On November 13, Masumi Natsusaka, president of Kanebo presented in Tokyo the new ambitions of the second Japanese cosmetics maker. For the first time since its acquisition by Kao in 2005, Kanebo Cosmetics is initiating a true revolution, with a main driver: achieving the internationalization of the group.
While Kanebo (16.5% market share) and Kao (6.3%) are now almost on a par in Japan with Shiseido (23.7% market share), the two groups did not succeeded to equal the performance of their compatriot abroad. Unfortunately, if the Japanese cosmetics market remains the second in size after the United States, it has almost ceased growing in value since 2002 and has even started a slight decline since 2009. And the prospects are not encouraging. The aging Japan’s population has been decreasing since 2005, which will hinder any market recovery. At the same time competition increased, with the entry of new players such as Fuji Films, with the brand Astalift or Ajinomoto, a food giant, and even Suntory, maker of the famous Japanese beer on the cosmetic-food segment.
In this context, Kanebo wants to catch growth abroad by entering in the race already underway between major global cosmetic players. The announcement is not new, but this time the Japanese group seems to be ready to adopt the decisions that are necessary to succeed.
Masumi Natsusaka has built its strategy for 2015 upon three main axes: the rationalization and reduction of the group’s portfolio of brands, the strengthening of the group’s position on its home market, and the strong development of the group’s international business.
Five priority brands
The first step is probably the most painful. While the group currently manages an impressive number of brands  in all segments of the market, it will drastically reduce their number to a total of twelve key brands, from which will emerge five strategic brands that have a strong global potential. Some lines will therefore be stopped or merged with similar ones. Thus, Kanebo will certainly not cease marketing whitening products but should merge its Blanchir brand within a stronger one.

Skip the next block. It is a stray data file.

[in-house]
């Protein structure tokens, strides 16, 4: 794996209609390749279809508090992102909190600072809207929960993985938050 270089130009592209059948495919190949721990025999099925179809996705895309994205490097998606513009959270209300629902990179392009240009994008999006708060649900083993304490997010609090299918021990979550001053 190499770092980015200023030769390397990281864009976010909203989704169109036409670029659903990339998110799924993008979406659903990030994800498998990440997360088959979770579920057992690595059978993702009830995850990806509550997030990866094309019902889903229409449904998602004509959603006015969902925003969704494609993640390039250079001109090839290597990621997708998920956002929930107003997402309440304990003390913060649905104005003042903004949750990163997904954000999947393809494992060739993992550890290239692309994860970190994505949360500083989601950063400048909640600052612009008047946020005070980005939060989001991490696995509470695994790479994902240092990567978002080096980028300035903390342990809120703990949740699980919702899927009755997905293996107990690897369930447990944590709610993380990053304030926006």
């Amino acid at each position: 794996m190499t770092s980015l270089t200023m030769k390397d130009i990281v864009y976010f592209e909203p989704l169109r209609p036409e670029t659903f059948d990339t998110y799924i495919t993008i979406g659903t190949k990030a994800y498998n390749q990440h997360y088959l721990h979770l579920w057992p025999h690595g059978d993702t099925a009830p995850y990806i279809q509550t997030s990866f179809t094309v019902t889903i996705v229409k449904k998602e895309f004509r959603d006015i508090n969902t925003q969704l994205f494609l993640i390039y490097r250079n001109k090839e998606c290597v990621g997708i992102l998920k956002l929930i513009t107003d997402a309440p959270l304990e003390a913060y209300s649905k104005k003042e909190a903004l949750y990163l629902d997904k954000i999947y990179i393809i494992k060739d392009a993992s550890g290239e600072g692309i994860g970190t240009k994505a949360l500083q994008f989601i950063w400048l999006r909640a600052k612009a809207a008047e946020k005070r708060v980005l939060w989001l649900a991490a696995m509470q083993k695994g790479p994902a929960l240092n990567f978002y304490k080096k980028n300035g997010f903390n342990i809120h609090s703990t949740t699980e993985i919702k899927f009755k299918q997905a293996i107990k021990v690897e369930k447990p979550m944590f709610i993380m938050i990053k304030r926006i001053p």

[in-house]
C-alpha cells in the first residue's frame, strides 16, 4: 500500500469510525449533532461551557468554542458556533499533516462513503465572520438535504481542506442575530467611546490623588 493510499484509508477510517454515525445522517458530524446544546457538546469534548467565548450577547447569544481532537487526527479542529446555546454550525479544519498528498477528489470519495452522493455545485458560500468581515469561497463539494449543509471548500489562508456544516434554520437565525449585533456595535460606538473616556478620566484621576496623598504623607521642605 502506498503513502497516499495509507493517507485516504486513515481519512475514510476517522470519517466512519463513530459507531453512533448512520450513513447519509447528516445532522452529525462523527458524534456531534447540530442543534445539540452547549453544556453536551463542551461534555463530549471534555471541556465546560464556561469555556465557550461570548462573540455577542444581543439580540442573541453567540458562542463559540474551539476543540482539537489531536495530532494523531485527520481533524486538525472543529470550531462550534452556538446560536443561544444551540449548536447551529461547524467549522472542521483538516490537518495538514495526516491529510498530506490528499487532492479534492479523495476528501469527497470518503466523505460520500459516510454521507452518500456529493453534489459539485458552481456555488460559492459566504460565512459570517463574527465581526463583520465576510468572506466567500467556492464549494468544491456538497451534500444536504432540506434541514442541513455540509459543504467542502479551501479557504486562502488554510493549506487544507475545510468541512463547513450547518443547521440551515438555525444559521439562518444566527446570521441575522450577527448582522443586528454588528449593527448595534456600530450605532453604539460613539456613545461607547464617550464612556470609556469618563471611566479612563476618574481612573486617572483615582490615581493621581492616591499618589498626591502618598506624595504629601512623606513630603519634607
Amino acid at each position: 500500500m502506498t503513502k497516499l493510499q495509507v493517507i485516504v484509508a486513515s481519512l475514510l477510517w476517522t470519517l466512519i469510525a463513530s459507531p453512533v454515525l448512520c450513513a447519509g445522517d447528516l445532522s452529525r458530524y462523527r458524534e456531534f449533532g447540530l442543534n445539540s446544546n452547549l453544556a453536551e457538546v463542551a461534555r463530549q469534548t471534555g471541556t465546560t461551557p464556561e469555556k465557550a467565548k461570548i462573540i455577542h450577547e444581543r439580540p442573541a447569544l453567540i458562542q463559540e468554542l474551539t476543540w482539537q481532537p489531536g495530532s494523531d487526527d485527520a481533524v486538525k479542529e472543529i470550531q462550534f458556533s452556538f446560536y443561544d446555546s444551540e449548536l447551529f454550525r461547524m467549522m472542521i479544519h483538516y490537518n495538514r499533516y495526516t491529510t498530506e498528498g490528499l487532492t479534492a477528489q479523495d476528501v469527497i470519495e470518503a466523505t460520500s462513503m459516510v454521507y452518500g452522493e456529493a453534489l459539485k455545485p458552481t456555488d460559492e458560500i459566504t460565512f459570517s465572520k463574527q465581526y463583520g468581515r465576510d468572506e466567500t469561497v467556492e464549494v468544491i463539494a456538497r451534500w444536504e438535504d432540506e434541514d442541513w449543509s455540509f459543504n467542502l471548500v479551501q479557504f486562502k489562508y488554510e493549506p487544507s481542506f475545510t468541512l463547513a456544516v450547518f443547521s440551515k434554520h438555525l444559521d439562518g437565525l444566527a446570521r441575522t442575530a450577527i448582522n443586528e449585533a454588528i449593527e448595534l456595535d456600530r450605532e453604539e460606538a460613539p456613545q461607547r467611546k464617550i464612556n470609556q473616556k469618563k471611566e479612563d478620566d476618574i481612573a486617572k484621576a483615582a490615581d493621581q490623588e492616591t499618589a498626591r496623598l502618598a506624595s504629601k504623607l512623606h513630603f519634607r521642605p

The five global brands are Sensai, Kanebo (now known as Impress), Lunasol, Kate and Freshel. Therefore, on overseas markets, the Kanebo signature will no longer be disseminated on all product lines and will become a brand by itself.
The remaining seven brands (Twany, Lissage, Coffret d’Or, Milano Collection, Evita, and a counselling skin care brand and a counselling hair care brand) will be focused on the Japanese market.
Strengthening the Japanese base
Indeed, Masumi Natsusaka is well aware that it is also in Japan that he will win the battle for the group’s globalization. The equation is quite simple: to enhance the group’s profitability on its domestic market in order to fund its global development. While Kanebo’s operating profitability is currently at 6%, Natsusaka wants to reach 10% in 2015.
In a distribution environment undergoing enormous changes with the advent of on-line retailing, Kanebo Cosmetics is re-focusing on counselling, the starting point of its business, as source of competitive advantage.
Eventually, the Japanese group is seeking to achieve dramatic growth in its overseas sales. Its top priority is the expansion of its Asian business, including China. To facilitate this, Kanebo is going to build an R&D structure that will permit local product development based on the technology appropriate to each region. The group should turn to new suppliers who can offer high quality technology at more competitive prices than in Japan.
To date, in addition to Japan, Kanebo makes business in 55 countries but only 10% of its sales are made abroad. Masumi Natsusaka targets an overseas sales ratio of 15% by 2015, and 30% by 2020 at the latest.